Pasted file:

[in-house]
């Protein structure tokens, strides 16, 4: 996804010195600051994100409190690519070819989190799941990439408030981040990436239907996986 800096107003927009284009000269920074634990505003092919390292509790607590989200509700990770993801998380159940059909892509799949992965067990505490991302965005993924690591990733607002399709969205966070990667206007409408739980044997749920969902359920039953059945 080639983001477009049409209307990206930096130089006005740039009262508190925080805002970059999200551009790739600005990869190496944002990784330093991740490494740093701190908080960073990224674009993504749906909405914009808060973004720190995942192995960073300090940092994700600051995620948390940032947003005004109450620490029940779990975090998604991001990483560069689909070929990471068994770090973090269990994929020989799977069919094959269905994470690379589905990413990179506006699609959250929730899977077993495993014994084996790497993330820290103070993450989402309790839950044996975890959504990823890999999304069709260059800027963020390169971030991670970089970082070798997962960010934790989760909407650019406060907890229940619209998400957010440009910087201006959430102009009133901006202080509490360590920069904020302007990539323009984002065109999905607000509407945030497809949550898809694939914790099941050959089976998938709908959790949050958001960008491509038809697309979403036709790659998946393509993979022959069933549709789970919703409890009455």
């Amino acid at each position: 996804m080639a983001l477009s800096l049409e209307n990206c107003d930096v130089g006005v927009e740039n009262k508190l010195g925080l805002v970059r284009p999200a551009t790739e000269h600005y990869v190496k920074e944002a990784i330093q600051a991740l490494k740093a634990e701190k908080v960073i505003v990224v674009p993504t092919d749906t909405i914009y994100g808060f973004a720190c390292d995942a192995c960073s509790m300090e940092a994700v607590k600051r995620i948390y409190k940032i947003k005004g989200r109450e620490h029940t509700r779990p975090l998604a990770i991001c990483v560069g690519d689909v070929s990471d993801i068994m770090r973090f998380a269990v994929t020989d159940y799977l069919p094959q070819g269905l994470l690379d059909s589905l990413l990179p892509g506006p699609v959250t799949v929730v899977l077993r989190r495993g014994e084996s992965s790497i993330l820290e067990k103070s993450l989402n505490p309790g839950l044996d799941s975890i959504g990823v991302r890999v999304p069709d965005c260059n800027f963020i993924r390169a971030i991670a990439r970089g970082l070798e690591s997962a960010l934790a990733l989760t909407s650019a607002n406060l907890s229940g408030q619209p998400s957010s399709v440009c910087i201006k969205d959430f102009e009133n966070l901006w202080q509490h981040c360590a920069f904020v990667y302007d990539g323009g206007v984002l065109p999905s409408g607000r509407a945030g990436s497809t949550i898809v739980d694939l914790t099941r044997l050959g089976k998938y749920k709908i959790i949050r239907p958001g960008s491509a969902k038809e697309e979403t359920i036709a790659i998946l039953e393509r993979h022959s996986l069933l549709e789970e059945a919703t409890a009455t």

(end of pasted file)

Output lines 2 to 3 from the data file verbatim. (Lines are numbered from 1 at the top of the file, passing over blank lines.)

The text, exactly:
């Protein structure tokens, strides 16, 4: 996804010195600051994100409190690519070819989190799941990439408030981040990436239907996986 800096107003927009284009000269920074634990505003092919390292509790607590989200509700990770993801998380159940059909892509799949992965067990505490991302965005993924690591990733607002399709969205966070990667206007409408739980044997749920969902359920039953059945 080639983001477009049409209307990206930096130089006005740039009262508190925080805002970059999200551009790739600005990869190496944002990784330093991740490494740093701190908080960073990224674009993504749906909405914009808060973004720190995942192995960073300090940092994700600051995620948390940032947003005004109450620490029940779990975090998604991001990483560069689909070929990471068994770090973090269990994929020989799977069919094959269905994470690379589905990413990179506006699609959250929730899977077993495993014994084996790497993330820290103070993450989402309790839950044996975890959504990823890999999304069709260059800027963020390169971030991670970089970082070798997962960010934790989760909407650019406060907890229940619209998400957010440009910087201006959430102009009133901006202080509490360590920069904020302007990539323009984002065109999905607000509407945030497809949550898809694939914790099941050959089976998938709908959790949050958001960008491509038809697309979403036709790659998946393509993979022959069933549709789970919703409890009455």
């Amino acid at each position: 996804m080639a983001l477009s800096l049409e209307n990206c107003d930096v130089g006005v927009e740039n009262k508190l010195g925080l805002v970059r284009p999200a551009t790739e000269h600005y990869v190496k920074e944002a990784i330093q600051a991740l490494k740093a634990e701190k908080v960073i505003v990224v674009p993504t092919d749906t909405i914009y994100g808060f973004a720190c390292d995942a192995c960073s509790m300090e940092a994700v607590k600051r995620i948390y409190k940032i947003k005004g989200r109450e620490h029940t509700r779990p975090l998604a990770i991001c990483v560069g690519d689909v070929s990471d993801i068994m770090r973090f998380a269990v994929t020989d159940y799977l069919p094959q070819g269905l994470l690379d059909s589905l990413l990179p892509g506006p699609v959250t799949v929730v899977l077993r989190r495993g014994e084996s992965s790497i993330l820290e067990k103070s993450l989402n505490p309790g839950l044996d799941s975890i959504g990823v991302r890999v999304p069709d965005c260059n800027f963020i993924r390169a971030i991670a990439r970089g970082l070798e690591s997962a960010l934790a990733l989760t909407s650019a607002n406060l907890s229940g408030q619209p998400s957010s399709v440009c910087i201006k969205d959430f102009e009133n966070l901006w202080q509490h981040c360590a920069f904020v990667y302007d990539g323009g206007v984002l065109p999905s409408g607000r509407a945030g990436s497809t949550i898809v739980d694939l914790t099941r044997l050959g089976k998938y749920k709908i959790i949050r239907p958001g960008s491509a969902k038809e697309e979403t359920i036709a790659i998946l039953e393509r993979h022959s996986l069933l549709e789970e059945a919703t409890a009455t």